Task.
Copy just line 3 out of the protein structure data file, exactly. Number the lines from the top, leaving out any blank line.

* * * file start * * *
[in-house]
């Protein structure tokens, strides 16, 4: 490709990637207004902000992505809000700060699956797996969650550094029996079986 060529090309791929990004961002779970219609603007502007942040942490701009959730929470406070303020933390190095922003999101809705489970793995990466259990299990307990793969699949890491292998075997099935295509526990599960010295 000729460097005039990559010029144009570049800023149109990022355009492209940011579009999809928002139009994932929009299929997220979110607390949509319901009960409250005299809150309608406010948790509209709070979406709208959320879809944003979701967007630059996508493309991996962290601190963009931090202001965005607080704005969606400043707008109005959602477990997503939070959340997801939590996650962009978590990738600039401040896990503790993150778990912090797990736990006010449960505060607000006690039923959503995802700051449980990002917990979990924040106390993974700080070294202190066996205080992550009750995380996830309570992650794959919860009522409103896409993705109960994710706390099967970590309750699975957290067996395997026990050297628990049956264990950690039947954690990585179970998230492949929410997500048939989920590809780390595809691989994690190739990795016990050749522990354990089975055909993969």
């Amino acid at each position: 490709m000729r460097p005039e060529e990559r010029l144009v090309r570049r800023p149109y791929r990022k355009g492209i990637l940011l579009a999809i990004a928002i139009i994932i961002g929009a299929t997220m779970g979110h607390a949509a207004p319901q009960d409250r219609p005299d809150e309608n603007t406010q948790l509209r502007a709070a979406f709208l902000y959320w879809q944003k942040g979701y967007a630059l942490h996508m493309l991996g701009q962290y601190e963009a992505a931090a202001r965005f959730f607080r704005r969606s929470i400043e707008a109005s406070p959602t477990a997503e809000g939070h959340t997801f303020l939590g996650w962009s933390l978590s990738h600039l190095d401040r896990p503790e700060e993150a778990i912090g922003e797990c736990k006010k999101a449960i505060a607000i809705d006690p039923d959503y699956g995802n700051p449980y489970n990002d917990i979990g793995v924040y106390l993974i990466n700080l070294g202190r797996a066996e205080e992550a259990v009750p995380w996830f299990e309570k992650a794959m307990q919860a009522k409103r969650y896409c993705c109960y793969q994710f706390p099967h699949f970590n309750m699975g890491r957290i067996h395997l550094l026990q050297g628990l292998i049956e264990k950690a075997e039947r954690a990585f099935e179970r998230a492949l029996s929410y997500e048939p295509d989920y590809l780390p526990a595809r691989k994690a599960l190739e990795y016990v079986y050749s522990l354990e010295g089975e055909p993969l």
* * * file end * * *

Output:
């Amino acid at each position: 490709m000729r460097p005039e060529e990559r010029l144009v090309r570049r800023p149109y791929r990022k355009g492209i990637l940011l579009a999809i990004a928002i139009i994932i961002g929009a299929t997220m779970g979110h607390a949509a207004p319901q009960d409250r219609p005299d809150e309608n603007t406010q948790l509209r502007a709070a979406f709208l902000y959320w879809q944003k942040g979701y967007a630059l942490h996508m493309l991996g701009q962290y601190e963009a992505a931090a202001r965005f959730f607080r704005r969606s929470i400043e707008a109005s406070p959602t477990a997503e809000g939070h959340t997801f303020l939590g996650w962009s933390l978590s990738h600039l190095d401040r896990p503790e700060e993150a778990i912090g922003e797990c736990k006010k999101a449960i505060a607000i809705d006690p039923d959503y699956g995802n700051p449980y489970n990002d917990i979990g793995v924040y106390l993974i990466n700080l070294g202190r797996a066996e205080e992550a259990v009750p995380w996830f299990e309570k992650a794959m307990q919860a009522k409103r969650y896409c993705c109960y793969q994710f706390p099967h699949f970590n309750m699975g890491r957290i067996h395997l550094l026990q050297g628990l292998i049956e264990k950690a075997e039947r954690a990585f099935e179970r998230a492949l029996s929410y997500e048939p295509d989920y590809l780390p526990a595809r691989k994690a599960l190739e990795y016990v079986y050749s522990l354990e010295g089975e055909p993969l």